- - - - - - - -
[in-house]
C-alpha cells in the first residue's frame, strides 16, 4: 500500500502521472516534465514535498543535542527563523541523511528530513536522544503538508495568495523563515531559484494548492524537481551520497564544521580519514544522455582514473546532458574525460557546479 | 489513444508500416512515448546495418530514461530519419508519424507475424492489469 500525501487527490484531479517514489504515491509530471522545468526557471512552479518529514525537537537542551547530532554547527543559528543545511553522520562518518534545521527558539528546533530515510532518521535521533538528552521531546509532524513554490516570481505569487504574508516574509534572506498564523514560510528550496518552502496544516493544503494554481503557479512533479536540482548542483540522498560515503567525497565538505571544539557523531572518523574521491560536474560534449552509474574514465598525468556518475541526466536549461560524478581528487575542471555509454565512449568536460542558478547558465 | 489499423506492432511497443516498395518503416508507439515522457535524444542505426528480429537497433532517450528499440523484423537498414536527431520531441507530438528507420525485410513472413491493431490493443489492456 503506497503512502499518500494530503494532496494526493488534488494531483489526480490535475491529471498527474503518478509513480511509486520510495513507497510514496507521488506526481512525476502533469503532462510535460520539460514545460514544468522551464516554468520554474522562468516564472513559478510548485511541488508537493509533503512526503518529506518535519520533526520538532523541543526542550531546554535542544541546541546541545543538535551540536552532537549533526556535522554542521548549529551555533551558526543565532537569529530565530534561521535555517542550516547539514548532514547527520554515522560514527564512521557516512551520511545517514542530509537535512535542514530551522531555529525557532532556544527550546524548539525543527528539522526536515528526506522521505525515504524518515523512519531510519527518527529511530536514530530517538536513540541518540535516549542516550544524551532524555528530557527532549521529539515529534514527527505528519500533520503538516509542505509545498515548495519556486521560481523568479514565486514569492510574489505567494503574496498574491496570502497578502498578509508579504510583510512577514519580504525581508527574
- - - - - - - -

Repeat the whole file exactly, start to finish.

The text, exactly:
[in-house]
C-alpha cells in the first residue's frame, strides 16, 4: 500500500502521472516534465514535498543535542527563523541523511528530513536522544503538508495568495523563515531559484494548492524537481551520497564544521580519514544522455582514473546532458574525460557546479 | 489513444508500416512515448546495418530514461530519419508519424507475424492489469 500525501487527490484531479517514489504515491509530471522545468526557471512552479518529514525537537537542551547530532554547527543559528543545511553522520562518518534545521527558539528546533530515510532518521535521533538528552521531546509532524513554490516570481505569487504574508516574509534572506498564523514560510528550496518552502496544516493544503494554481503557479512533479536540482548542483540522498560515503567525497565538505571544539557523531572518523574521491560536474560534449552509474574514465598525468556518475541526466536549461560524478581528487575542471555509454565512449568536460542558478547558465 | 489499423506492432511497443516498395518503416508507439515522457535524444542505426528480429537497433532517450528499440523484423537498414536527431520531441507530438528507420525485410513472413491493431490493443489492456 503506497503512502499518500494530503494532496494526493488534488494531483489526480490535475491529471498527474503518478509513480511509486520510495513507497510514496507521488506526481512525476502533469503532462510535460520539460514545460514544468522551464516554468520554474522562468516564472513559478510548485511541488508537493509533503512526503518529506518535519520533526520538532523541543526542550531546554535542544541546541546541545543538535551540536552532537549533526556535522554542521548549529551555533551558526543565532537569529530565530534561521535555517542550516547539514548532514547527520554515522560514527564512521557516512551520511545517514542530509537535512535542514530551522531555529525557532532556544527550546524548539525543527528539522526536515528526506522521505525515504524518515523512519531510519527518527529511530536514530530517538536513540541518540535516549542516550544524551532524555528530557527532549521529539515529534514527527505528519500533520503538516509542505509545498515548495519556486521560481523568479514565486514569492510574489505567494503574496498574491496570502497578502498578509508579504510583510512577514519580504525581508527574